The judge guessed the reason.
The reason was that the judge has seen with his own eyes the signs of tiger and dragon branded at the arms of the monk. When the venerable Banh bowed and went away, he stood still for some time musing on the coincidence. The only difference was that the venerable Banh had them branded by fire and the other two had the form of the putrefaction spots. For just the same signs appeared after death at the forearms of Eighth Aunty, who had never entered the famous monastery under the Song mountain. And the same signs were now clearly visible at the two arms nailed to the pillory, the arms of a respectable merchant Fanh Yushi.
Who had also never been a monk.
Either at the Shaolin monastery or at any other.
So it was said by the wise men in old times:
Meeting a chan  master on your road
Don't you waste your words in vain,
Still don't give him pass you by:
Let your fist speak instead,
Strike his jaw well and good.
The clever will see,
And the fools? Let them be as they are.
– You, bastard! – roared Golden Eel trying frantically to whip stinking drops off his gown. – You, shaven-headed beast! Go down here, I'll tear your ugly head from your shoulders!
The monk standing at the wall top did not pay any attention to the shouting below. A minute earlier he had shamelessly pulled up his saffron cassock and pissed down aiming exactly at the Golden Eel's head who dared to come too near to the closed gates of the monastery at the Song mountain. Well informed people told that behind the gates there was a track piercing the rocks and leading from the foothills to the monastery situated much higher, almost at the top; but Golden Eel could not think now about any rocks or tracks. Not so long ago he was in quite another mood after having received an official note summoning him to arrive to the outer gates of Shaolin not later than the Cold Meal Holiday. Golden Eel had expected rather to get an invitation, but such formal note was also not so bad for him, a son of a village elder from Hebei province, a renowned master of quanfa  in his native country: he had made his best to obtain recommendations from three much esteemed local persons...
After all these efforts he came here obeying the orders.
And now he has spent almost a week sticking around in front of the locked gates in the company of seven other lads aspiring, like himself, to the right to enter the most famous monastery of the whole Empire and to become monks there. The ninth to sit at the gates was an aged heshan  from the mountain temple in Ande district, but he was allowed to enter almost at once. After having waited only about three hours he handed the guards a written permission of his patriarch; the gatekeepers examined the letter reading it several times, exchanged glances between themselves and then waved hands inviting the visitor to follow them.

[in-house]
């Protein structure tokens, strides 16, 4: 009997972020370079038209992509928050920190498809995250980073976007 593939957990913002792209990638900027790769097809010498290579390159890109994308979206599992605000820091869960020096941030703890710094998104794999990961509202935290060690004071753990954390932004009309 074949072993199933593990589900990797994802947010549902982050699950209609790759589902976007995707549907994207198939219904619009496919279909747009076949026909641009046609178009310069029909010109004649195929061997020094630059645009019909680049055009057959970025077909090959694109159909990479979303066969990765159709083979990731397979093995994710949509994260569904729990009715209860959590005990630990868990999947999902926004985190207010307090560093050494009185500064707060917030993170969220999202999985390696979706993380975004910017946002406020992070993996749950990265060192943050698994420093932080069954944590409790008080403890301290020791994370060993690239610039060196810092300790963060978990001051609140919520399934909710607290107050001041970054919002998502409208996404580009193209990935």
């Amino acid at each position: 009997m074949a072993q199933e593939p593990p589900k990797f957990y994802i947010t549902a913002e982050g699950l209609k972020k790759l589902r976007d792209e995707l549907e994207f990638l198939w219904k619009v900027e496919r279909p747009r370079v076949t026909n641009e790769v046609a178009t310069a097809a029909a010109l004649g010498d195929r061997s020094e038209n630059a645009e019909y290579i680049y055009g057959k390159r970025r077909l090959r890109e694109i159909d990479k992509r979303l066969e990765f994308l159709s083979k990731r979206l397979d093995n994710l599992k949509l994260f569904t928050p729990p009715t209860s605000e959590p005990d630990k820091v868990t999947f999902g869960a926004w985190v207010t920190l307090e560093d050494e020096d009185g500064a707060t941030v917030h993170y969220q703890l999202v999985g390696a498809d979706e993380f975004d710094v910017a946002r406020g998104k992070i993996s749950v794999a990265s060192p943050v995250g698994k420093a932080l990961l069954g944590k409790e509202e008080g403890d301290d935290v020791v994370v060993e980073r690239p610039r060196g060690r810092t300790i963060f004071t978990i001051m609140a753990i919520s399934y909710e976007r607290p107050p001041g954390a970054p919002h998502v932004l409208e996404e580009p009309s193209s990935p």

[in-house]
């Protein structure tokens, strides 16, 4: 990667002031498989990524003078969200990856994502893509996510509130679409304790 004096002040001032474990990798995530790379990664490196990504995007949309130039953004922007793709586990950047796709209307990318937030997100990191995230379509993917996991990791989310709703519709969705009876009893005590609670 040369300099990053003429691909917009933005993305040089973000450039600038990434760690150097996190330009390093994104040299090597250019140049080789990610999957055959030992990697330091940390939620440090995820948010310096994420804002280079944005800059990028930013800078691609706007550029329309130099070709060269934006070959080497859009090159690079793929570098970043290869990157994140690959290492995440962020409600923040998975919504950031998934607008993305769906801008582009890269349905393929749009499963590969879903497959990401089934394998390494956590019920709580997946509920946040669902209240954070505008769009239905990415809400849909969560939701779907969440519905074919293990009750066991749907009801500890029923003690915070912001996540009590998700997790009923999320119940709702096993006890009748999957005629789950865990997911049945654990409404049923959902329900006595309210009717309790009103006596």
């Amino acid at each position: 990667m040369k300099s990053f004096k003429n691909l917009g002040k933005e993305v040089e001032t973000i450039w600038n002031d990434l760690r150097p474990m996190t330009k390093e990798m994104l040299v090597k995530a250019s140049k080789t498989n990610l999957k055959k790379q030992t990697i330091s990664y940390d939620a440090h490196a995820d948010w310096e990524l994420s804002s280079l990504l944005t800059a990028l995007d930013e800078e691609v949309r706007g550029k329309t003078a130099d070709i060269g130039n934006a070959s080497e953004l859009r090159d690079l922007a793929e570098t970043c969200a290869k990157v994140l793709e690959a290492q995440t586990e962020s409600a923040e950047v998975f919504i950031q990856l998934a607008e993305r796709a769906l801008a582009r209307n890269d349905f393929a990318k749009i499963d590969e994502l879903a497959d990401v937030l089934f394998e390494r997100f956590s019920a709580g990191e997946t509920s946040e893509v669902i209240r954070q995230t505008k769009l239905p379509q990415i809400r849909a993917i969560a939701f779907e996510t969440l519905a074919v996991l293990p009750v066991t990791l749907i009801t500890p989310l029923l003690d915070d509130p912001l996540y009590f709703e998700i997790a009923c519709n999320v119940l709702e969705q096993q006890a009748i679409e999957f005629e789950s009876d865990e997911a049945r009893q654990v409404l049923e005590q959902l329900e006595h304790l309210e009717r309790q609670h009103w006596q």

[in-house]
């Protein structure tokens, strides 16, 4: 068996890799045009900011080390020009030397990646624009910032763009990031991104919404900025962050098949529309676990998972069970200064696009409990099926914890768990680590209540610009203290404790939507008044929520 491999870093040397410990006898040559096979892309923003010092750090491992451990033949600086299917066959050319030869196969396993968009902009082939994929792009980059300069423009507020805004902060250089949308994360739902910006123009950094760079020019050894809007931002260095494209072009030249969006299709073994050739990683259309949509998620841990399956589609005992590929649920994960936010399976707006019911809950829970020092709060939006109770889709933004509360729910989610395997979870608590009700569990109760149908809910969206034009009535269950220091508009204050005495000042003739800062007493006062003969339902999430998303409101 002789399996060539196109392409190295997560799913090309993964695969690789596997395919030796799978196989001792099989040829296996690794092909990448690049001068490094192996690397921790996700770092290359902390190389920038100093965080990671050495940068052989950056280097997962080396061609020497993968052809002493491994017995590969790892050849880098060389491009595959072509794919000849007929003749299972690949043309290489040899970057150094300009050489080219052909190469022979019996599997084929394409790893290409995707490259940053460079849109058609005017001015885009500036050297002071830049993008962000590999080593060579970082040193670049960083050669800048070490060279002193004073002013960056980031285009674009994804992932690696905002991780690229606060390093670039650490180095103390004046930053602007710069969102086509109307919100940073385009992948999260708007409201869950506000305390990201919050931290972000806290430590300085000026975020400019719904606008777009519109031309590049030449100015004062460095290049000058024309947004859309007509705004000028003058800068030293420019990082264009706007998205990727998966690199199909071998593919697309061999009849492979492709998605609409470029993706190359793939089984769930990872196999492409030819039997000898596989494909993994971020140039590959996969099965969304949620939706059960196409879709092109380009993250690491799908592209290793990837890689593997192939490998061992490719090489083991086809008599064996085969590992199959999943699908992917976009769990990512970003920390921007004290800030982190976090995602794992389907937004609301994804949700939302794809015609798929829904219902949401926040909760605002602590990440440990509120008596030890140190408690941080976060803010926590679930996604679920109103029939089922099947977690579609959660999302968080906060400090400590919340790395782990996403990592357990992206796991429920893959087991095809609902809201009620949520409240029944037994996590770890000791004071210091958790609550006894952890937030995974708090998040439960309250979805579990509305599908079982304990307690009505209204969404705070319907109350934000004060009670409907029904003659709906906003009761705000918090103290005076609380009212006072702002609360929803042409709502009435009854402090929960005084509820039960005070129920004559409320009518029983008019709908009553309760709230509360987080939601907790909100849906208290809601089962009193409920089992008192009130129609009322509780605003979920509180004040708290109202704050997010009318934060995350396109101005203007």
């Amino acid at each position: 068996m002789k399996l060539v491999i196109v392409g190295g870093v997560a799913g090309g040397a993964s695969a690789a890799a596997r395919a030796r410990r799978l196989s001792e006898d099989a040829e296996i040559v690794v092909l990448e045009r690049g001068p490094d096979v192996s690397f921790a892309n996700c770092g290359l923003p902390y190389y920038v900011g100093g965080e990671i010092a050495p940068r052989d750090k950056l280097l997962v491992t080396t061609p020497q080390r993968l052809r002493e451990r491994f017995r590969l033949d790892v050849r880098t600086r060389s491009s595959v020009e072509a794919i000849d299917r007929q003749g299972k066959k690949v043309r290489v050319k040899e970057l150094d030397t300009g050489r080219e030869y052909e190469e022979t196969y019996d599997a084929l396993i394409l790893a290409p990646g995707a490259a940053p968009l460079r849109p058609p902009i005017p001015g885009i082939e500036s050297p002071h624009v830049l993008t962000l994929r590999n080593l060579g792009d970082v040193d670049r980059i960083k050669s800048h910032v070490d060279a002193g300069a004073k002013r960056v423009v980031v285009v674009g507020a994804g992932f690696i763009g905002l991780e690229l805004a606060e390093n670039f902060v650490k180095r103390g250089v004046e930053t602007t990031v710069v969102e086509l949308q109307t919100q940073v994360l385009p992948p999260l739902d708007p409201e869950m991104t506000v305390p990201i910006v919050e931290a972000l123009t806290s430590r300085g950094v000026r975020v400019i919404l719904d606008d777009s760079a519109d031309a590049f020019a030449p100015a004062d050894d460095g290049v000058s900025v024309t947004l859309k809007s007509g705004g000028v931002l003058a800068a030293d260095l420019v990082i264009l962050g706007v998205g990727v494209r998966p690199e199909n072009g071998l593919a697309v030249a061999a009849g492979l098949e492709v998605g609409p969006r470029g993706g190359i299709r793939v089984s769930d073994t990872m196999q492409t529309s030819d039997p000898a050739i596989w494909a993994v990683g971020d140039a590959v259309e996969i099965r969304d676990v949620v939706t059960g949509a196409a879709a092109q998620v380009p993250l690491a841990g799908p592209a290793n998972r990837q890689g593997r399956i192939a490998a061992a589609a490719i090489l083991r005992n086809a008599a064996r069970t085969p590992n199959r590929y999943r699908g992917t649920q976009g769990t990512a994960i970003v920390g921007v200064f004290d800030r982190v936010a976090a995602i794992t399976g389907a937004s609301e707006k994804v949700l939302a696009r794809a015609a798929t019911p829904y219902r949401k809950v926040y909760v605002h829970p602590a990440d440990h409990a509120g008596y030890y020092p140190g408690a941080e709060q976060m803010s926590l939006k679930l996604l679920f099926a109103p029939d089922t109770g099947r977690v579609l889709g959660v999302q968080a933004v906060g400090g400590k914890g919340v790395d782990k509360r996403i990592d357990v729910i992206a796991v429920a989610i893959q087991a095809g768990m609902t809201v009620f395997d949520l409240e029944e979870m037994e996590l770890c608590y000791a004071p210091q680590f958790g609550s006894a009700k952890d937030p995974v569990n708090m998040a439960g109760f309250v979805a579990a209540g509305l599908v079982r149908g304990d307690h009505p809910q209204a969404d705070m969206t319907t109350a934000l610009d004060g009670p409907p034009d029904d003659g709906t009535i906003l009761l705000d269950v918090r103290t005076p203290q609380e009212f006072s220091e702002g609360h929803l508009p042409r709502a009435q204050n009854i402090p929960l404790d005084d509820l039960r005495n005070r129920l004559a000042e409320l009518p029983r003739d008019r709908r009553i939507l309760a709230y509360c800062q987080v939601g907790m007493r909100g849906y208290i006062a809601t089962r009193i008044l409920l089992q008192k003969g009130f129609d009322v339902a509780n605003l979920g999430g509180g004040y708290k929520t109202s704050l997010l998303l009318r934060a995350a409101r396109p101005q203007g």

– So it goes in the world! – a youngling who bore still his childish name Baby Snake Cai sighed enviously. – We, the laymen, must get heaps of recommendations, wait here gods know how long, and the reverend monks go to and fro, as they like: take a patriarch's permission and walk everywhere! It is just the same as in our governor's office: one must enter bowing humbly while the others march in on horse and with banners flying!
If it were earlier, Golden Eel would not have answered anything considering Baby Snake to be a greenhorn. But after the first day of waiting he began to lose his calm mood; after three days his self-possession has been almost ruined, and now his patience was coming to an end, as well as the week that seemed endless to him. Golden Eel was ready to tear to pieces anybody who'd have bad luck to approach him...
The monk who dared to piss at his head finally made him mad of rage.
– Well, where are you?! A bit afraid, eh?
The gates opened slowly, with a squeak. Two gatekeepers appeared in the clearance: two monks, alike as twins, both strapping, broad-shouldered, with their heads bluish because of daily shaving.
– Ha! – Golden Eel shouted with as much disdain as he could. – The sanctimonious swine is hiding behind the others' back! Oh indeed, these are the heroic monks! Well, come to me, I'll show you a pair of good tricks!
At that moment he has completely forgotten that he himself arrived here not at all for piety or for leaving the sorrowful world of vanity and mundane illusions; he was attracted merely by the glory of Shaolin as the birthplace of warrior arts, the pupils of which were famous throughout the world, from the Boshan peak in the East to the Western paradise of the lady Xiwangmu!
Cai the Baby Snake, evidently frightened, pulled at the Golden Eel's tunic sleeve for him to notice that the gatekeepers are approaching but the furious candidate was not scared by the fact at all.
As soon as the slow-walking guards went near to him Golden Eel took up demonstratively the position of "Little Black tiger", little known in the South provinces, and with an abrupt exhalation of air struck fiercely the nearest guard's belly.
– What's up with you? – asked the monk, quite surprised, looking at Golden Eel who was now jumping around, wailing and nursing his wrist, badly hurt. – Are you out of your wits?
– Oh, I know! – the second guard slapped himself on his shaven crown. – He's just showing you, reverend Jiao, the northern skills! Well, but I do remember... Yes, it is the "Lean, mangy tiger"... no, not "lean", simply "little"! Little and black! Exactly so! Little black tiger!